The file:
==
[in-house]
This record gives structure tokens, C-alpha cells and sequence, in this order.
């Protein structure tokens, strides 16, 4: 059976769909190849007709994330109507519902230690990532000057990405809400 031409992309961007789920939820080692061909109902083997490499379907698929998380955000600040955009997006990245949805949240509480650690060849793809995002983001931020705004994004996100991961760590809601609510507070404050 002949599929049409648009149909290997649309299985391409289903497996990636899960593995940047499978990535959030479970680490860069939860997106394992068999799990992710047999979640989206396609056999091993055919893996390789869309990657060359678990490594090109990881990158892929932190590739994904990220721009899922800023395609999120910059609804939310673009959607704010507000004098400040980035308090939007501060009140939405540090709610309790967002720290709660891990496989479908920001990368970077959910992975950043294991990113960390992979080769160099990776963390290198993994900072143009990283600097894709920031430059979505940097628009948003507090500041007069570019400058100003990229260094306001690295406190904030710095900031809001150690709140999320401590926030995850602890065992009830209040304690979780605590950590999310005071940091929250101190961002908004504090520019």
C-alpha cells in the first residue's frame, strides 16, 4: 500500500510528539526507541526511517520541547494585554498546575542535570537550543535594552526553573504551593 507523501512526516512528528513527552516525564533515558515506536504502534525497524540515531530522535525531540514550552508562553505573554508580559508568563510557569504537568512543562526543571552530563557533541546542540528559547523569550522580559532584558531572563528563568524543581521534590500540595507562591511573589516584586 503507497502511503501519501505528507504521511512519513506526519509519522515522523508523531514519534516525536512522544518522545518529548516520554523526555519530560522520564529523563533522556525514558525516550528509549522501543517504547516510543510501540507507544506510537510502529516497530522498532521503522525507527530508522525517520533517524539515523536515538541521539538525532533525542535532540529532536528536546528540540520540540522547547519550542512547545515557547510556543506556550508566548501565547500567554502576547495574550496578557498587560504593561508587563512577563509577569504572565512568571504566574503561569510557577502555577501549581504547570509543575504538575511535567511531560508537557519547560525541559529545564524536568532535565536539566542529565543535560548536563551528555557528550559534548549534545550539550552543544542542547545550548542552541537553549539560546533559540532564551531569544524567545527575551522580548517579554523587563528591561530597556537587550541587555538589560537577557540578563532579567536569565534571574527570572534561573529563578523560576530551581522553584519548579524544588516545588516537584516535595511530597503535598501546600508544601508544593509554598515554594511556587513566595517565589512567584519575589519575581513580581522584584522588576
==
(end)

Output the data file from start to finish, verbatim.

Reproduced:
[in-house]
This record gives structure tokens, C-alpha cells and sequence, in this order.
């Protein structure tokens, strides 16, 4: 059976769909190849007709994330109507519902230690990532000057990405809400 031409992309961007789920939820080692061909109902083997490499379907698929998380955000600040955009997006990245949805949240509480650690060849793809995002983001931020705004994004996100991961760590809601609510507070404050 002949599929049409648009149909290997649309299985391409289903497996990636899960593995940047499978990535959030479970680490860069939860997106394992068999799990992710047999979640989206396609056999091993055919893996390789869309990657060359678990490594090109990881990158892929932190590739994904990220721009899922800023395609999120910059609804939310673009959607704010507000004098400040980035308090939007501060009140939405540090709610309790967002720290709660891990496989479908920001990368970077959910992975950043294991990113960390992979080769160099990776963390290198993994900072143009990283600097894709920031430059979505940097628009948003507090500041007069570019400058100003990229260094306001690295406190904030710095900031809001150690709140999320401590926030995850602890065992009830209040304690979780605590950590999310005071940091929250101190961002908004504090520019």
C-alpha cells in the first residue's frame, strides 16, 4: 500500500510528539526507541526511517520541547494585554498546575542535570537550543535594552526553573504551593 507523501512526516512528528513527552516525564533515558515506536504502534525497524540515531530522535525531540514550552508562553505573554508580559508568563510557569504537568512543562526543571552530563557533541546542540528559547523569550522580559532584558531572563528563568524543581521534590500540595507562591511573589516584586 503507497502511503501519501505528507504521511512519513506526519509519522515522523508523531514519534516525536512522544518522545518529548516520554523526555519530560522520564529523563533522556525514558525516550528509549522501543517504547516510543510501540507507544506510537510502529516497530522498532521503522525507527530508522525517520533517524539515523536515538541521539538525532533525542535532540529532536528536546528540540520540540522547547519550542512547545515557547510556543506556550508566548501565547500567554502576547495574550496578557498587560504593561508587563512577563509577569504572565512568571504566574503561569510557577502555577501549581504547570509543575504538575511535567511531560508537557519547560525541559529545564524536568532535565536539566542529565543535560548536563551528555557528550559534548549534545550539550552543544542542547545550548542552541537553549539560546533559540532564551531569544524567545527575551522580548517579554523587563528591561530597556537587550541587555538589560537577557540578563532579567536569565534571574527570572534561573529563578523560576530551581522553584519548579524544588516545588516537584516535595511530597503535598501546600508544601508544593509554598515554594511556587513566595517565589512567584519575589519575581513580581522584584522588576